Your comments: 19 September 2018

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Love activity with an open water swim

On 2 September, I swam Lake Windermere, the largest natural lake in England, to raise awareness of mental and physical wellbeing. The 11-mile swim took me just under seven hours to complete. 

I only started swimming five years ago. At that point, I was only able to do one length of a 25-metre pool due to poor breathing. I now do three or four long-distance swims a week, adding up to 15-20km per week, about 600-800 lengths, plus an open water swim too.

Through the Windermere swim I am raising money too, for the Living Way, a counselling service based in Sunderland which provides funding and support for people in emotional difficulty. 

Open water swimming has increased in popularity in recent years and from a physiotherapy perspective I have found it very interesting exploring the psychological and physiological benefits. 

  • Trevor Langford, Tyne and Wear

Transforming neonatal staffing

The Association of Paediatric Chartered Physiotherapists (ACPC) is on the verge of publishing neonatal physiotherapy staffing recommendations. The guidelines were written by myself on behalf of our association’s neonatal committee, and follow neonatal peer reviews by NHS England over the last year.

The recommendations are part of work looking at the transformation of neonatal critical care services, with a guidance document set for publication at the end of 2018. 

It has been a great opportunity to raise the profile of neonatal allied health professionals. There has been a lot of interest in the document already and any member who would like more information, please email me on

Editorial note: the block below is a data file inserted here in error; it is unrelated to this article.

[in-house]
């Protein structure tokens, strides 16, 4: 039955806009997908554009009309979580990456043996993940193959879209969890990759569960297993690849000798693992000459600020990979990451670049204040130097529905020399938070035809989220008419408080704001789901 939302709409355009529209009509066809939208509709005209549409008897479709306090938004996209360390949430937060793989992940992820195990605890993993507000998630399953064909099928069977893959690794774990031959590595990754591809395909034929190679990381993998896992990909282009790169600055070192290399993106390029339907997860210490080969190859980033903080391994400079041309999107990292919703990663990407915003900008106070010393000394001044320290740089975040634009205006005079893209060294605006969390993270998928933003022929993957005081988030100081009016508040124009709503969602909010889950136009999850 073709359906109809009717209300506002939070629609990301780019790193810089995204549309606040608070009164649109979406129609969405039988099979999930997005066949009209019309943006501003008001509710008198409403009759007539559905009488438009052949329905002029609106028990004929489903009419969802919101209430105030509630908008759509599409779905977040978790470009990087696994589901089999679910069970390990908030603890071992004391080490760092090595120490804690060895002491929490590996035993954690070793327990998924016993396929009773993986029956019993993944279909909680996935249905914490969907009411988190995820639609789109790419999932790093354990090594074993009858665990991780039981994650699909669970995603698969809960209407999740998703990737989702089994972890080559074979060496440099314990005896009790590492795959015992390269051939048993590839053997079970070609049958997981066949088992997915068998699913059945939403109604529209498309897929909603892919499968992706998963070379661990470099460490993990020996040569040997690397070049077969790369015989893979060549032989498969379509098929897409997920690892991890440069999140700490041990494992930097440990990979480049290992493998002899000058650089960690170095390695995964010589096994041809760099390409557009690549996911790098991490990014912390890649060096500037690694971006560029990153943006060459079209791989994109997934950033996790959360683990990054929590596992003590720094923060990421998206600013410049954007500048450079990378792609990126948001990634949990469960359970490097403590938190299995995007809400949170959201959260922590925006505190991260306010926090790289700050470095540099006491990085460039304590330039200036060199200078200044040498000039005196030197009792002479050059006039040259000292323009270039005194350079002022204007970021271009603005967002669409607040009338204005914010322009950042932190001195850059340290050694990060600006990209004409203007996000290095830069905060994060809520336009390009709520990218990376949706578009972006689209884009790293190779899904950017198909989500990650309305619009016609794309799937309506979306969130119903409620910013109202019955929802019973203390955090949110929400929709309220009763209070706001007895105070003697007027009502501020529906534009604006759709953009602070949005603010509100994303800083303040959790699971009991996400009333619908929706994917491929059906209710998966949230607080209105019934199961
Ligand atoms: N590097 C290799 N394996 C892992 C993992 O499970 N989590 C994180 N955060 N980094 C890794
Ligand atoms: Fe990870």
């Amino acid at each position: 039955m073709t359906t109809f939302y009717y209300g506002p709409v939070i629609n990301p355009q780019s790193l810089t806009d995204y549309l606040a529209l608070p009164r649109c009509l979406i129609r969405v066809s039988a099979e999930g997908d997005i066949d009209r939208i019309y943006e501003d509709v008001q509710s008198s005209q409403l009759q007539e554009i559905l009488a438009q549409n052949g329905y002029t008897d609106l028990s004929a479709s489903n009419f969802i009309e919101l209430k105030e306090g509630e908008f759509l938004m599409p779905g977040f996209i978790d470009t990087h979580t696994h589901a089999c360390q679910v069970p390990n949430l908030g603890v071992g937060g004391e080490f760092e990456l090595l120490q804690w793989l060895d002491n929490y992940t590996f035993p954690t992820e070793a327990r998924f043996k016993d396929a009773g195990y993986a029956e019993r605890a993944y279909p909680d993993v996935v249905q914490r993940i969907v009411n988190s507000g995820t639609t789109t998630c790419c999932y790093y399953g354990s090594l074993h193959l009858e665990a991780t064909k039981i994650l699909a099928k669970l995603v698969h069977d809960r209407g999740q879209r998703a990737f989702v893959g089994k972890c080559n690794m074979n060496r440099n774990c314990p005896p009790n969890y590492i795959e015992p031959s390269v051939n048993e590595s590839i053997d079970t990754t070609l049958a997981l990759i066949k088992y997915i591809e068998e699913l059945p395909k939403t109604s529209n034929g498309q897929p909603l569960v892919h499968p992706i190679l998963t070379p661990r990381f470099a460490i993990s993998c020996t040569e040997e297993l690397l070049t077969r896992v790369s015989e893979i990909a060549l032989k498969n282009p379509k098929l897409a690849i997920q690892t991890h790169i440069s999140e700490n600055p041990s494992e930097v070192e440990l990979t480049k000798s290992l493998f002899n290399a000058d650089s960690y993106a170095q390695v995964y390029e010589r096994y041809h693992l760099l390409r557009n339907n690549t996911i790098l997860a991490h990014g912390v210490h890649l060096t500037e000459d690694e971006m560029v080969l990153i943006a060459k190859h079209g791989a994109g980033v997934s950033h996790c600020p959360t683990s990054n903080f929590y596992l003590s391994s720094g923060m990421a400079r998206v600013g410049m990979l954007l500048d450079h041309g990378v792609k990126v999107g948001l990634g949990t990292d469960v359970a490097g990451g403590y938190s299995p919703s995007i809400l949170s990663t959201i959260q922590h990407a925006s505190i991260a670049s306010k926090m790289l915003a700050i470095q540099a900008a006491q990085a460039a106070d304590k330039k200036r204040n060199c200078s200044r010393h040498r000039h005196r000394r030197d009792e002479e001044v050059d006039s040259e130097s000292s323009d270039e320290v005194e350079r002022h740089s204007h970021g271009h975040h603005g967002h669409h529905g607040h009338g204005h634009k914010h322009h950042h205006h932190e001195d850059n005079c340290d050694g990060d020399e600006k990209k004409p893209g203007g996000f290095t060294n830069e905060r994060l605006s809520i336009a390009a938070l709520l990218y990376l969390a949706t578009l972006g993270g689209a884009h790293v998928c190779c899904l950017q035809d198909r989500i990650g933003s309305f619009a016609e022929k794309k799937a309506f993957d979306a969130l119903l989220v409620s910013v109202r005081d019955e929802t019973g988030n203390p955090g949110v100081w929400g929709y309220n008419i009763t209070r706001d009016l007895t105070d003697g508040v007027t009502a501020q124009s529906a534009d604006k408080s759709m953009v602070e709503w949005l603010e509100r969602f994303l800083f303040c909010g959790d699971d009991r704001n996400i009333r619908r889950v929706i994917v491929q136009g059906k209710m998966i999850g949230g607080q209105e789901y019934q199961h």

• Charlotte Xanthidis, vice-chair, APCP neonatal committee

Keeping it in-house

We have had great success in introducing a ‘megaclinic’ to address long waits to see a spinal surgeon for a first outpatient appointment. There were as many as 6,000 patients waiting on our regional spinal lists, where the outpatient wait was about 152 weeks.

The aim of the megaclinic was to provide a patient-centred approach to improving waiting times and care, through appropriate triage of patients. 

Multidisciplinary working has been key to the success of the project and it was encouraging to see the passion evident in bringing this idea forward. Traditionally, any attempts made by the Belfast Trust to tackle waiting times have involved funding the independent sector to provide services, but this provides only a short-term solution.  By introducing the megaclinic we have established there are multiple benefits to keeping waiting list initiatives in-house, including a reduction in the overall cost to the NHS by at least £43 per patient; it also reinvests resources in our existing service, providing longer term benefits.

  • Mary Nickel, Bradbury Centre, Belfast

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